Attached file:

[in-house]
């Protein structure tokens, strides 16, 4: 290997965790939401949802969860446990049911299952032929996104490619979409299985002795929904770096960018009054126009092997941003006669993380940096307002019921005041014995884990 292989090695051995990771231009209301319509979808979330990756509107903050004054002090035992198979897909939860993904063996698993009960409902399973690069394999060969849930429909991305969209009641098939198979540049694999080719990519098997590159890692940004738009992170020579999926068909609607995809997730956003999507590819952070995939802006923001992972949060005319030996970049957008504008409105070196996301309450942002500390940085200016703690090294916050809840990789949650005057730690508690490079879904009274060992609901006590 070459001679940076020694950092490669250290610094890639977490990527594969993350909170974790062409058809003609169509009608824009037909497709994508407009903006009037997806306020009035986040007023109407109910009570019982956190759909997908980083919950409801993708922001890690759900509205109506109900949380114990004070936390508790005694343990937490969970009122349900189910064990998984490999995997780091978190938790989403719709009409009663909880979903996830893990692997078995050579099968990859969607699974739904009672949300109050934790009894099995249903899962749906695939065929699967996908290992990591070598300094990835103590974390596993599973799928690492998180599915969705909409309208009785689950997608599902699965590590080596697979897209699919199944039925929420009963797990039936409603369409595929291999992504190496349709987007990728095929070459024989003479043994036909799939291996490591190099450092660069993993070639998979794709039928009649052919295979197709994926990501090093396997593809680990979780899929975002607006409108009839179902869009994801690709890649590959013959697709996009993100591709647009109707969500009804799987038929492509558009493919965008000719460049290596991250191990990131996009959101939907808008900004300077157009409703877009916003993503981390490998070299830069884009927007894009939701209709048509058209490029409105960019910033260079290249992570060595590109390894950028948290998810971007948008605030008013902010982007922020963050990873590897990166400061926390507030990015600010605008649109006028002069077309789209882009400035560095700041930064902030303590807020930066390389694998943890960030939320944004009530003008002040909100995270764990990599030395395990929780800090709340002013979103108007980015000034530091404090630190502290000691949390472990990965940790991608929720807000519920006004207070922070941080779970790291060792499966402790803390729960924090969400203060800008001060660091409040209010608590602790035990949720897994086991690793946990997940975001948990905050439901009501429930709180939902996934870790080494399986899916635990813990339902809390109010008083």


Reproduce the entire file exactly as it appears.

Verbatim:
[in-house]
């Protein structure tokens, strides 16, 4: 290997965790939401949802969860446990049911299952032929996104490619979409299985002795929904770096960018009054126009092997941003006669993380940096307002019921005041014995884990 292989090695051995990771231009209301319509979808979330990756509107903050004054002090035992198979897909939860993904063996698993009960409902399973690069394999060969849930429909991305969209009641098939198979540049694999080719990519098997590159890692940004738009992170020579999926068909609607995809997730956003999507590819952070995939802006923001992972949060005319030996970049957008504008409105070196996301309450942002500390940085200016703690090294916050809840990789949650005057730690508690490079879904009274060992609901006590 070459001679940076020694950092490669250290610094890639977490990527594969993350909170974790062409058809003609169509009608824009037909497709994508407009903006009037997806306020009035986040007023109407109910009570019982956190759909997908980083919950409801993708922001890690759900509205109506109900949380114990004070936390508790005694343990937490969970009122349900189910064990998984490999995997780091978190938790989403719709009409009663909880979903996830893990692997078995050579099968990859969607699974739904009672949300109050934790009894099995249903899962749906695939065929699967996908290992990591070598300094990835103590974390596993599973799928690492998180599915969705909409309208009785689950997608599902699965590590080596697979897209699919199944039925929420009963797990039936409603369409595929291999992504190496349709987007990728095929070459024989003479043994036909799939291996490591190099450092660069993993070639998979794709039928009649052919295979197709994926990501090093396997593809680990979780899929975002607006409108009839179902869009994801690709890649590959013959697709996009993100591709647009109707969500009804799987038929492509558009493919965008000719460049290596991250191990990131996009959101939907808008900004300077157009409703877009916003993503981390490998070299830069884009927007894009939701209709048509058209490029409105960019910033260079290249992570060595590109390894950028948290998810971007948008605030008013902010982007922020963050990873590897990166400061926390507030990015600010605008649109006028002069077309789209882009400035560095700041930064902030303590807020930066390389694998943890960030939320944004009530003008002040909100995270764990990599030395395990929780800090709340002013979103108007980015000034530091404090630190502290000691949390472990990965940790991608929720807000519920006004207070922070941080779970790291060792499966402790803390729960924090969400203060800008001060660091409040209010608590602790035990949720897994086991690793946990997940975001948990905050439901009501429930709180939902996934870790080494399986899916635990813990339902809390109010008083």